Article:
By Jason Perry, Arts and Features Staff Writer – firstname.lastname@example.org
At this point in time, it all seemed to come to an end.
“I had to come to terms with the fact that I may not play again or even be able to walk, run and jump normally,” said John Williams with a tone that contrasted his globetrotter, happy-go-lucky personality.
Basketball had shaped Williams’s whole life. He has won championships, received countless awards, broke school records and traveled the world playing basketball.
Discoveries are made when one seems to lose everything.
“This was my time where I got to know God again,” said Williams, eyes focused, voice calm, confident.
Everything got better.
Williams said basketball has always been in his life. He is a coach’s son who grew up with a ball in his hands.
“It is home for me,” Williams said. “It is something I have loved ever since I was a little boy, and I can’t keep away from it.”
Williams went to a college-preparatory boarding school, Christchurch, in Virginia, for his last two years of high school. He said it was one of the best boarding schools in the nation.
According to Williams’ official biography for UNC Asheville, he was named Virginia Prep League MVP while attending Christchurch.
“It really wasn’t a big deal to me as much as it was for us to get a Prep League Championship,” Williams said. “That was much more important to me than individual awards.”
Williams said it was all about buying into the coach’s training program, a theme he kept through college.
Omar Ahmad, strength and conditioning coach at UNCA, recalls Williams’s attitude towards training.
“I would say one of the biggest things was that he bought into the program,” Ahmad said. “That led him to become the athlete that he was as far as the sustainability of his talent.”
Williams grabbed UNCA’s attention early. He said former head coach, Eddie Biedenbach, would come watch his high school games.
Williams said Asheville’s team felt like a family, so it was an easy decision for him.
Success followed in Asheville.
“You knew he was a different level athlete than what we would typically see, physically,” Ahmad said, recalling watching Williams play for the first time.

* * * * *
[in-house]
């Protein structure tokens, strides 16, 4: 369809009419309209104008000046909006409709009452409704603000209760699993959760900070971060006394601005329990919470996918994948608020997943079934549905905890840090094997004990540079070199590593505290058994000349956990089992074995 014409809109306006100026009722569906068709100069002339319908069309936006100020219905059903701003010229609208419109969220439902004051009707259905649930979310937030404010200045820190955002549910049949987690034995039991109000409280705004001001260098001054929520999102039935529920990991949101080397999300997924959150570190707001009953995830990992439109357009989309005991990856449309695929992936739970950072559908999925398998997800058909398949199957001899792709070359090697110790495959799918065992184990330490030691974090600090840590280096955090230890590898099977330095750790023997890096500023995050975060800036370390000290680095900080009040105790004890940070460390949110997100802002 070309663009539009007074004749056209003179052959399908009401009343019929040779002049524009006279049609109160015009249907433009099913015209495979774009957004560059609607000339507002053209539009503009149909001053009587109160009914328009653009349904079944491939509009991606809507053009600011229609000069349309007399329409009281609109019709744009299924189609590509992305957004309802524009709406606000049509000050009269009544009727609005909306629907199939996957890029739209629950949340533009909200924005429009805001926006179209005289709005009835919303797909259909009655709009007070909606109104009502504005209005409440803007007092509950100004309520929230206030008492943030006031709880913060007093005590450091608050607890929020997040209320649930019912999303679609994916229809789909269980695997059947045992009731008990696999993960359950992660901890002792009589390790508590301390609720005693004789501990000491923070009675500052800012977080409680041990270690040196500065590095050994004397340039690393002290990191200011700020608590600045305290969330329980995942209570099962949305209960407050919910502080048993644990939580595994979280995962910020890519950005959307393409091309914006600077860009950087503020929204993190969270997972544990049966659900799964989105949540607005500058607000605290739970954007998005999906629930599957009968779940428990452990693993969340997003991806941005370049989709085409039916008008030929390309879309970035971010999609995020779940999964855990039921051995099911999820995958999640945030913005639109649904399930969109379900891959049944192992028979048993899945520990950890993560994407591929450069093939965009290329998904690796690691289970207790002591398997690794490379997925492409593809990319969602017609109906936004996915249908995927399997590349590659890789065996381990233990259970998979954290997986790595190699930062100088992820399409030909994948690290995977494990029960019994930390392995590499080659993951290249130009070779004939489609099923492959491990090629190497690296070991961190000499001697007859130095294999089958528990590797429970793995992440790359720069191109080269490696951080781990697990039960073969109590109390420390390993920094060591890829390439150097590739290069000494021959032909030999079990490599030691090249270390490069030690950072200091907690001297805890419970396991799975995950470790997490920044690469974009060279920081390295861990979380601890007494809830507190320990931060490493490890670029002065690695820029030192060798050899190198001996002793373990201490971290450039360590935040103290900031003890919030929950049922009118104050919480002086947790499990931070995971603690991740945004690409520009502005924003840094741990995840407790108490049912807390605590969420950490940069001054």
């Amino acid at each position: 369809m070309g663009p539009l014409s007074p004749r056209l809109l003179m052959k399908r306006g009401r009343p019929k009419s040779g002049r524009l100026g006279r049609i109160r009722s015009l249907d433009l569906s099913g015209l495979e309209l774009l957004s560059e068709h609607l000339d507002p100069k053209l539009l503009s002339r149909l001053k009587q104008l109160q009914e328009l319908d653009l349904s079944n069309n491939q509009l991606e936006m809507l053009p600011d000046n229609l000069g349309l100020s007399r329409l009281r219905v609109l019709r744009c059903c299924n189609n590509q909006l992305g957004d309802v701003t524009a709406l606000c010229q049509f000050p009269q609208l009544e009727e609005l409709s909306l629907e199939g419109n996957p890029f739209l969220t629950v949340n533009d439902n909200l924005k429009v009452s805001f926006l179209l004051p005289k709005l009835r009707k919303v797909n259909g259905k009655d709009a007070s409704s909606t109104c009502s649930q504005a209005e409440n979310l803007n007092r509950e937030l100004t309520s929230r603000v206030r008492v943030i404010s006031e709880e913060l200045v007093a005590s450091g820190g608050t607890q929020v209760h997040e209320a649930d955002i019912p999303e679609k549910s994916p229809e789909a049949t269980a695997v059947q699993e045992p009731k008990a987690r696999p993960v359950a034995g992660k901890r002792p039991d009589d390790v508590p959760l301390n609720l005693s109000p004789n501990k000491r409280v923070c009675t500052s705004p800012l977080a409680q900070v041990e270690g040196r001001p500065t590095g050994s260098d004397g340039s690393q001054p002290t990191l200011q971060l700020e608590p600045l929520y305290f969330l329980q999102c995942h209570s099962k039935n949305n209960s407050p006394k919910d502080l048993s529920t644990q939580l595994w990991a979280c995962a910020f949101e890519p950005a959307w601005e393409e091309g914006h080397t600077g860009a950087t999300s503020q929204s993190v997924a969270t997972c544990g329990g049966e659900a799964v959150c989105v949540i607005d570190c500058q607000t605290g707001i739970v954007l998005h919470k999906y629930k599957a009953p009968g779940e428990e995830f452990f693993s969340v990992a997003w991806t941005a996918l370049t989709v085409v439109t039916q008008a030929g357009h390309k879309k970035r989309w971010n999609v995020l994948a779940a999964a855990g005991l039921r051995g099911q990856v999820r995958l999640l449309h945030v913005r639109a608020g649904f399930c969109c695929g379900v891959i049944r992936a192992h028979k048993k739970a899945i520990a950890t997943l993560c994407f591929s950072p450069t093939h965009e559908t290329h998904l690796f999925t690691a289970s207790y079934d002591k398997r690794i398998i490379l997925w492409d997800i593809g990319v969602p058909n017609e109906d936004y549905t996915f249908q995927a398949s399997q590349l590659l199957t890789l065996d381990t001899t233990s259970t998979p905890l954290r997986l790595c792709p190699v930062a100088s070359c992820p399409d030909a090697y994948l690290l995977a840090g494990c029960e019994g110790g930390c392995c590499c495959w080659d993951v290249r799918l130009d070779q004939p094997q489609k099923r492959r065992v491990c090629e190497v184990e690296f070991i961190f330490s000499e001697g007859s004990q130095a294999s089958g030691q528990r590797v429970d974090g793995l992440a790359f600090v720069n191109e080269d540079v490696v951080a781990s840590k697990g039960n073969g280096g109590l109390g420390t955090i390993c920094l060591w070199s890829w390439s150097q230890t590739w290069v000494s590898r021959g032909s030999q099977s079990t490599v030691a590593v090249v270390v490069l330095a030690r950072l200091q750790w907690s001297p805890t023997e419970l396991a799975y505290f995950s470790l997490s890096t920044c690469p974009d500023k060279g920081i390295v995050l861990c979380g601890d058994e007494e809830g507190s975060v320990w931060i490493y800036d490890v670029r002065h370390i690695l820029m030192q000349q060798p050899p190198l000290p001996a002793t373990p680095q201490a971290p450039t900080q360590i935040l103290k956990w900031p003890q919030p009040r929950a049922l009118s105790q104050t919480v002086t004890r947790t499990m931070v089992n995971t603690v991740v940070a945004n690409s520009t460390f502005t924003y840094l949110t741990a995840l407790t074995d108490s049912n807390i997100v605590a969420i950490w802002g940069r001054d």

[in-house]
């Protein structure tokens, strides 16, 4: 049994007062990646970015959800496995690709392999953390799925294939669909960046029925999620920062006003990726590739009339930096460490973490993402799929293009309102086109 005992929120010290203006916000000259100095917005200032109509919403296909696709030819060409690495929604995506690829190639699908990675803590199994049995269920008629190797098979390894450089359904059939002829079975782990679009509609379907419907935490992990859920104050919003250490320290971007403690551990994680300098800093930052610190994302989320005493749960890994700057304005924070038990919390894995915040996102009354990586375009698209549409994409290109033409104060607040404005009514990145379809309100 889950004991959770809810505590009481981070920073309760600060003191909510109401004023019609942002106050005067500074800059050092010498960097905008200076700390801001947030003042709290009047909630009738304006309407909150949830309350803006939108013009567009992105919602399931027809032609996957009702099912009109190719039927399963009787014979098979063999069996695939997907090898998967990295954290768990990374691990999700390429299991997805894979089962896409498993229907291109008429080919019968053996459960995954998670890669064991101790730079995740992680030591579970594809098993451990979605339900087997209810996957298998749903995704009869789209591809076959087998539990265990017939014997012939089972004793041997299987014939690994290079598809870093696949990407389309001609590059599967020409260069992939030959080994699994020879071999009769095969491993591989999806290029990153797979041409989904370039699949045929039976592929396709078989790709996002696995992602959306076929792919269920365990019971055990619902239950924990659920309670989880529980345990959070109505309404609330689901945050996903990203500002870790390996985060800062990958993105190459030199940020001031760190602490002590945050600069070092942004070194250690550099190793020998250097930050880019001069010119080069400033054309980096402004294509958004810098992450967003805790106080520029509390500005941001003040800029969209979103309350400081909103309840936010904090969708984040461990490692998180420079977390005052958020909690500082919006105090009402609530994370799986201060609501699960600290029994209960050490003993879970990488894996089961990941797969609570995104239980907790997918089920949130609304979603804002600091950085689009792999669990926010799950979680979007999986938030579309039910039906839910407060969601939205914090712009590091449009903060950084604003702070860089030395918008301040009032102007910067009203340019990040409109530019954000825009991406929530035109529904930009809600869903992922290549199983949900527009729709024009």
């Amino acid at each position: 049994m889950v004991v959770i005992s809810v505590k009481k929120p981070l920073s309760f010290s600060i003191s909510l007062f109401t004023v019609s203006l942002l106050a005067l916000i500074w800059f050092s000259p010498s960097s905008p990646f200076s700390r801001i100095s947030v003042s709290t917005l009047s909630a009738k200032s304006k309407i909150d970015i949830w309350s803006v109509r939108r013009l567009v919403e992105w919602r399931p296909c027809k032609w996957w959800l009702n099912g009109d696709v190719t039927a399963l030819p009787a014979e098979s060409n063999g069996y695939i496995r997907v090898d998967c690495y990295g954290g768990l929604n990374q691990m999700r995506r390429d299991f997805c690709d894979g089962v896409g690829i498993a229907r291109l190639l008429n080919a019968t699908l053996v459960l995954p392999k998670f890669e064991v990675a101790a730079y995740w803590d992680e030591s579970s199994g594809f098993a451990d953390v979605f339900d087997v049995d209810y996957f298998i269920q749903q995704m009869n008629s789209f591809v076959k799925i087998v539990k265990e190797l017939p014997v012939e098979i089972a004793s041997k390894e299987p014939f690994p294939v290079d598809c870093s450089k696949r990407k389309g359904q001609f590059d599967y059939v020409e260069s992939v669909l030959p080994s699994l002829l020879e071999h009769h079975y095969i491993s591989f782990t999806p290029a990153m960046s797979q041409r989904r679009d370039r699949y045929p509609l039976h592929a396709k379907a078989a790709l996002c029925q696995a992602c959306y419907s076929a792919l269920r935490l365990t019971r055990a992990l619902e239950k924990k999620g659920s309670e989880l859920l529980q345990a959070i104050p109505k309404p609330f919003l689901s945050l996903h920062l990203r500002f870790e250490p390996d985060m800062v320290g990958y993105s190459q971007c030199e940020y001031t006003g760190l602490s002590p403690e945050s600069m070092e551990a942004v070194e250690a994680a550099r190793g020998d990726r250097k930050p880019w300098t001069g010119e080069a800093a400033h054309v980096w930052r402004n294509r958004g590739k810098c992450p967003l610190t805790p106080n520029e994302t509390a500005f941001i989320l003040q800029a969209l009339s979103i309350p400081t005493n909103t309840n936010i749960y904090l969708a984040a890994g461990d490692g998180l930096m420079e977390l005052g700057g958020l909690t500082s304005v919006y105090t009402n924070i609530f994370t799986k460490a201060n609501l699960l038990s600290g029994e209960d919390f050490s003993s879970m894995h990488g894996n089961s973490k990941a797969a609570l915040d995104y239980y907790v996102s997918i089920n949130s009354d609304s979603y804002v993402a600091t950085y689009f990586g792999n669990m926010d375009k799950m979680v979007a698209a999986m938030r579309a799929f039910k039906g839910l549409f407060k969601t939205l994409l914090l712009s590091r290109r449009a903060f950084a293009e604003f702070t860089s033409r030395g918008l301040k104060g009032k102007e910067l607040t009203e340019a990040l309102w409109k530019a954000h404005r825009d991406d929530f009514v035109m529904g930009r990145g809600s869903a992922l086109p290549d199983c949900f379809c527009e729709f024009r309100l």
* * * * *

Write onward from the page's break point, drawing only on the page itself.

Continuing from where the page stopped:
“I would do anything the coaches asked me do,” Williams said. “I trusted wholeheartedly in our system, and we got a Big South Conference Championship.”
Brett Carey, assistant basketball coach at UNCA, said he knew from the beginning that Williams had the ability to go far in basketball.
“John was good. He always listened, he was coachable, never had a problem with him,” Carey said. “He always did what he was asked to do, and he always did it with a great attitude.”
Williams has not only won a Big South Conference Championship, but he said he was also invited to the Final Four slam dunk competition.
Williams said he finished second and got national attention.
“I got over a dozen phone calls from agents that were trying to see what I wanted to do after college and represent me,” said Williams.
Williams received offers to play overseas, but he said his choice fell with the Harlem Globetrotters.
“It was a family type of environment, and I just didn’t see that, from my experience, with the teams that wanted me to play for them overseas,” Williams said. “It was an easy choice.”
Williams said he toured over 40 different countries, visited all 50 states, and played for three and a half years.
“For me, travelling around the world, the world is a secular place,” Williams said. “I was a part of that world.”
Midway through Williams’ career, he said he was invited to compete in American Ninja Warrior.
Williams said this was his crucible.
He tore his ankle on the show, and the doctor told him there was a 95 percent chance he could never play again.
Williams said this was when he got to know God. He realized basketball is not everything.
“I had lost sight of that, and I started to have conversations with God, and it didn’t drive me crazy anymore,” Williams said with a smile on his face. “I understood that it is not everything, God is everything to me.”
Small things in life often lead to great things.
It started with a game of basketball for John Williams, and it led to him discover what it meant to be free.
Williams had been traveling the world as a Harlem Globetrotter, but the one tour that stood out for him was the military tour.
“We would play for the troops, and it definitely gives you a perspective on things to realize how free we are here and how we take that for granted sometimes,” Williams said. “Just how all the things we hold dear here on our soil is overlooked.”
Williams said it was eye-opening going to the base hospitals. He recalls making a wounded soldier smile. The soldier was recovering from having a leg blown off in an explosion.
Williams said the hospitals would have the American flag hanging from the ceiling, so soldiers would be able to wake up and know they were safe.
“We actually saw a guy come in and he was hysterical,” Williams said. “When he came in and saw that flag everything came back to grips. He knew he was home.”
The game of basketball was able to take John Williams all over the world and see first-hand the sacrifices it takes to be free.